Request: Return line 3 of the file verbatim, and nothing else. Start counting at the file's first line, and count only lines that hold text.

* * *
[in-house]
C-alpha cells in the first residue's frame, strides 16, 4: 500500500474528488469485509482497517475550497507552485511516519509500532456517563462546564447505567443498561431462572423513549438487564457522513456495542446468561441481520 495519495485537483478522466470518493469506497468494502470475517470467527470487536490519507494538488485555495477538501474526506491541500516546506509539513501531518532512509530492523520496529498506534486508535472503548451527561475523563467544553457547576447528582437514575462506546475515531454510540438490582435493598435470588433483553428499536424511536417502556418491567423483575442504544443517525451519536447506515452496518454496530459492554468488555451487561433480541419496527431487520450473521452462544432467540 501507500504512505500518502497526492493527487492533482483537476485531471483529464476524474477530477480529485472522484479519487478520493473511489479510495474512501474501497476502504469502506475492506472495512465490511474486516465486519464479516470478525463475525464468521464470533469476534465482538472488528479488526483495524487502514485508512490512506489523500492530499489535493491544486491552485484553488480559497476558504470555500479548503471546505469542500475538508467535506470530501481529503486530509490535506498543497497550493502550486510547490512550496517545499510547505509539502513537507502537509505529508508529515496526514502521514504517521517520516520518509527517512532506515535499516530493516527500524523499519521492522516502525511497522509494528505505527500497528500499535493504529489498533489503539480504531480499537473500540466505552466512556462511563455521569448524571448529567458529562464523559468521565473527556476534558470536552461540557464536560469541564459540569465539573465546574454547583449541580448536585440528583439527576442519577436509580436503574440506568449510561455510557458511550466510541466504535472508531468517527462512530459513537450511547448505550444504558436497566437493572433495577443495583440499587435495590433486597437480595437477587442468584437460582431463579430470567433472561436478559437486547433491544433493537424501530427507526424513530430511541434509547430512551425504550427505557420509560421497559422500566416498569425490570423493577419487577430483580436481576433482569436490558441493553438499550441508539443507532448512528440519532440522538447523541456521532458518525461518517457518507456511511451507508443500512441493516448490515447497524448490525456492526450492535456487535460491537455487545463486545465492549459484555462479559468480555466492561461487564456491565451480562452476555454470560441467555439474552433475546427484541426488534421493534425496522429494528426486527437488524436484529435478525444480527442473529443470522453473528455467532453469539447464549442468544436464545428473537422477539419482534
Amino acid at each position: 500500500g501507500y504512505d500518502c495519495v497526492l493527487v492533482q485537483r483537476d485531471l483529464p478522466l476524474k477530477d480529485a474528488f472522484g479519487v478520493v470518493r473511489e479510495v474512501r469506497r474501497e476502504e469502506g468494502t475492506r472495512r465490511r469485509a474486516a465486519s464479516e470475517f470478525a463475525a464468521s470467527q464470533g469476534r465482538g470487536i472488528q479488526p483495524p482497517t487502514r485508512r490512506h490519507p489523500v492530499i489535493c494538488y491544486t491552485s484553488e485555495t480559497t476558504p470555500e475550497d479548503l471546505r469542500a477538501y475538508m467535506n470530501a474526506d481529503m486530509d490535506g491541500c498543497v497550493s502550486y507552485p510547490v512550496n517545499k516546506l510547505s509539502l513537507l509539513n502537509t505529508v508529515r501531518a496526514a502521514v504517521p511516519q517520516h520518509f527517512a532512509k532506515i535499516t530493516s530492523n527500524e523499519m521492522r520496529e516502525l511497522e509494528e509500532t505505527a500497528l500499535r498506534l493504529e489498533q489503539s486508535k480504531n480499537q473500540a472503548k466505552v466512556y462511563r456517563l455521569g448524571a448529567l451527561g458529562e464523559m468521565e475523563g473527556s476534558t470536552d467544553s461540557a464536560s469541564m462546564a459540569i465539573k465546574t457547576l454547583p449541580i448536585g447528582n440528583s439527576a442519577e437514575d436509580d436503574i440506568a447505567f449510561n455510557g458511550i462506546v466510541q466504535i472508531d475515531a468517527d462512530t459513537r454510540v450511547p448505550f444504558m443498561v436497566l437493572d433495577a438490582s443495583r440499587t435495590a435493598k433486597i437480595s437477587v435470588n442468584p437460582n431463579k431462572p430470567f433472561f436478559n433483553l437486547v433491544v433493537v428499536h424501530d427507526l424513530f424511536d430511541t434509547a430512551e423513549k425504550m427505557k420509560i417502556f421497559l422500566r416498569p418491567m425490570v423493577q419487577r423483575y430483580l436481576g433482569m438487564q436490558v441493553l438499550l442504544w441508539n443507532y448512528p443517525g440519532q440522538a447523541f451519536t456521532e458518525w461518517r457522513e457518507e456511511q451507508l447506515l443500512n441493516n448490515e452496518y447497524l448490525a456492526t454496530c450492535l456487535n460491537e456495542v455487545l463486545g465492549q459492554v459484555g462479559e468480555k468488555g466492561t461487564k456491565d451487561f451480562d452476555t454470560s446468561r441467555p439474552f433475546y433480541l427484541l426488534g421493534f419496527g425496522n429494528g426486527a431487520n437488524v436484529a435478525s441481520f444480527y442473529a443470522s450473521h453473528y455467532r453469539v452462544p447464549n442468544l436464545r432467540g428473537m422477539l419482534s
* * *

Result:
Amino acid at each position: 500500500g501507500y504512505d500518502c495519495v497526492l493527487v492533482q485537483r483537476d485531471l483529464p478522466l476524474k477530477d480529485a474528488f472522484g479519487v478520493v470518493r473511489e479510495v474512501r469506497r474501497e476502504e469502506g468494502t475492506r472495512r465490511r469485509a474486516a465486519s464479516e470475517f470478525a463475525a464468521s470467527q464470533g469476534r465482538g470487536i472488528q479488526p483495524p482497517t487502514r485508512r490512506h490519507p489523500v492530499i489535493c494538488y491544486t491552485s484553488e485555495t480559497t476558504p470555500e475550497d479548503l471546505r469542500a477538501y475538508m467535506n470530501a474526506d481529503m486530509d490535506g491541500c498543497v497550493s502550486y507552485p510547490v512550496n517545499k516546506l510547505s509539502l513537507l509539513n502537509t505529508v508529515r501531518a496526514a502521514v504517521p511516519q517520516h520518509f527517512a532512509k532506515i535499516t530493516s530492523n527500524e523499519m521492522r520496529e516502525l511497522e509494528e509500532t505505527a500497528l500499535r498506534l493504529e489498533q489503539s486508535k480504531n480499537q473500540a472503548k466505552v466512556y462511563r456517563l455521569g448524571a448529567l451527561g458529562e464523559m468521565e475523563g473527556s476534558t470536552d467544553s461540557a464536560s469541564m462546564a459540569i465539573k465546574t457547576l454547583p449541580i448536585g447528582n440528583s439527576a442519577e437514575d436509580d436503574i440506568a447505567f449510561n455510557g458511550i462506546v466510541q466504535i472508531d475515531a468517527d462512530t459513537r454510540v450511547p448505550f444504558m443498561v436497566l437493572d433495577a438490582s443495583r440499587t435495590a435493598k433486597i437480595s437477587v435470588n442468584p437460582n431463579k431462572p430470567f433472561f436478559n433483553l437486547v433491544v433493537v428499536h424501530d427507526l424513530f424511536d430511541t434509547a430512551e423513549k425504550m427505557k420509560i417502556f421497559l422500566r416498569p418491567m425490570v423493577q419487577r423483575y430483580l436481576g433482569m438487564q436490558v441493553l438499550l442504544w441508539n443507532y448512528p443517525g440519532q440522538a447523541f451519536t456521532e458518525w461518517r457522513e457518507e456511511q451507508l447506515l443500512n441493516n448490515e452496518y447497524l448490525a456492526t454496530c450492535l456487535n460491537e456495542v455487545l463486545g465492549q459492554v459484555g462479559e468480555k468488555g466492561t461487564k456491565d451487561f451480562d452476555t454470560s446468561r441467555p439474552f433475546y433480541l427484541l426488534g421493534f419496527g425496522n429494528g426486527a431487520n437488524v436484529a435478525s441481520f444480527y442473529a443470522s450473521h453473528y455467532r453469539v452462544p447464549n442468544l436464545r432467540g428473537m422477539l419482534s